Jacoby Ellsbury joins New York Yankees

Bob Nightengale
Jacoby Ellsbury has a career .431 slugging percentage at the new Yankee Stadium.
  • Ellsbury reached a tentative agreement with the Yankees
  • Ellsbury agreed on a seven-year contract worth %24153 million
  • Ellsbury spent seven years in Boston

The New York Yankees, after bluffing that they would slash their payroll this winter, exposed their hand to the baseball world Tuesday night.

Yep, the Yankees are back to being the old Yankees.

Budgets be damned.

The Yankees reached a tentative agreement Tuesday night with prized free agent center fielder Jacoby Ellsbury on a seven-year contract for $153 million, a person with direct knowledge of the negotiations told USA TODAY Sports. The person was unauthorized to speak publicly because the deal had not been announced by the Yankees.

The Yankees, who have spent much of the year discussing plans to lower their payroll below the $189 million luxury-tax figure in 2014, have now dropped $238 million in the free agent market with Ellsbury and catcher Brian McCann, whose five-year, $85 million contract was officially announced earlier in the day.

And, yes, a Yankees official intimated Tuesday night, they still badly would like to re-sign second baseman Robinson Cano. The Yankees have already offered Cano a seven-year, $160 million contract, but Cano is seeking at least $90 million more in his recent talks.

The Yankees already have a payroll of about $138 million for luxury-tax purposes, and that's for only 10 players. Then again, that counts Alex Rodriguez's $27.5 million salary, which would come off the books if arbitrator Fred Horowitz upholds Rodriguez' 211-game suspension through at least the 2014 season.

But, hey, it's just money, right?

The Yankees, who missed the playoffs for only the second time in 19 years this past season, are making sure there's no repeat in 2014, no matter the financial consequences.

The Yankees, who will pay a record $29.1 million luxury-tax penalty for their $236 million payroll in 2013, according to salary figures obtained by USA TODAY Sports, actually reiterated their desire to lower their payroll just three weeks ago.

"That's the goal," Yankees general manager Brian Cashman told USA TODAY Sports at the GM meetings. "The main reason is instead of giving all of the money to the 29 other owners that are receiving that benefit, we would rather have our fan base receive it by putting it back into our franchise rather than giving to other competitors' pockets."


The Yankees built a dynasty when they never cared about something so frivolous as a budget. Now, on the heels of an injury-plagued, playoff-less 85-win season, they're making sure they're again the bullies of the neighborhood.

They're still involved in virtually every marquee free agent and still want to add three more starting pitchers, including Japanese star pitcher Masahiro Tanaka.

Already in the fold: McCann and now Ellsbury, who made one All-Star team, in 2011, the same season he finished second in American League Most Valuable Player voting.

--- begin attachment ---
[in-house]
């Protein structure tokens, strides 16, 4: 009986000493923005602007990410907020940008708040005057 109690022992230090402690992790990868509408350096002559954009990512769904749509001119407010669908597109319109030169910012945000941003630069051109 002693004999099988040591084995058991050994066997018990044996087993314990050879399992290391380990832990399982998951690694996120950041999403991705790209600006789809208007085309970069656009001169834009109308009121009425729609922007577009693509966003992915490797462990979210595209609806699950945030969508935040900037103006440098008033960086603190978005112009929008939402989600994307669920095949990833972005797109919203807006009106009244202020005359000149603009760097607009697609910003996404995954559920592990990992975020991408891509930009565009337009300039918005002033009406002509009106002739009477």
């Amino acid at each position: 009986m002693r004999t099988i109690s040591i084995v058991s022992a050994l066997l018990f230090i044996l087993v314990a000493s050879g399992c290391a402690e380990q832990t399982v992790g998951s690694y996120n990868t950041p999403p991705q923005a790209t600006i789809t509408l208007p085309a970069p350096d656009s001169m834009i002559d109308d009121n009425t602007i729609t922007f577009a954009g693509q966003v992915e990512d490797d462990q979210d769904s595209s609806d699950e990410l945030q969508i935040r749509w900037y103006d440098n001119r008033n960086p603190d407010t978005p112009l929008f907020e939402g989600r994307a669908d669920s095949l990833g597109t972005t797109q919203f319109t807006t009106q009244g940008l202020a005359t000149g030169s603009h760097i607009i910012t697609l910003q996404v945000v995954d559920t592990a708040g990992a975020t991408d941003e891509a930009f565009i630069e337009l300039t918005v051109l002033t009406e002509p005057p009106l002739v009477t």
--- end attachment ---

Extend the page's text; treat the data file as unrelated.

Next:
The following year, injuries limited him to 74 games before he rebounded this year, batting .298 in 134 games and stealing 52 bases, the third season he led the AL in that category. He's a career .297 hitter with a .350 on-base percentage.

Ellsbury's signing shows they're resurrecting the fury they unloaded on the rest of baseball when they failed to make the playoffs in 2008. They dropped $423 million on the 2008 winter free agent market for starters CC Sabathia and A.J. Burnett and first baseman Mark Teixeira.

Ten months later, they were having a World Series parade in lower Manhattan.

Apparently, they're intent on having another parade in 11 months.

"Ultimately, making the playoffs and not making the playoffs," Cashman told USA TODAY Sports in November, "is less important as much as trying to win a World Series. You're either good enough or you're not. Last year, we weren't good enough.

"We've got to find ways to get to the point where we are good enough, no matter how long it takes."

Patience has never been a strong suit in the Bronx.

By lavishing the third-largest contract on an outfielder in baseball history, they're showing that again.

The Yankees, who watched their TV ratings and attendance plummet last year, are back in the business of star power.

They not only brought in perhaps the best leadoff hitter in baseball, but stole Ellsbury from their hated rivals in Boston, just like in 2006 when they took Johnny Damon from the Red Sox two years after Boston's first World Series title in 86 years.

Déjà vu, all over again.

The captivating subplot in all of this is powerful agent Scott Boras. He represents Ellsbury, just like he did Damon.

He also happened to be Cano's agent before Cano dumped him this year for entertainer Jay Z.

With Ellsbury in the fold, guess whose leverage took a huge hit?

The Yankees might have won the sweepstakes, and Boras might have just gotten the last laugh.

The Yankees, who watched their TV ratings and attendance plummet last year, are back in the business of star power.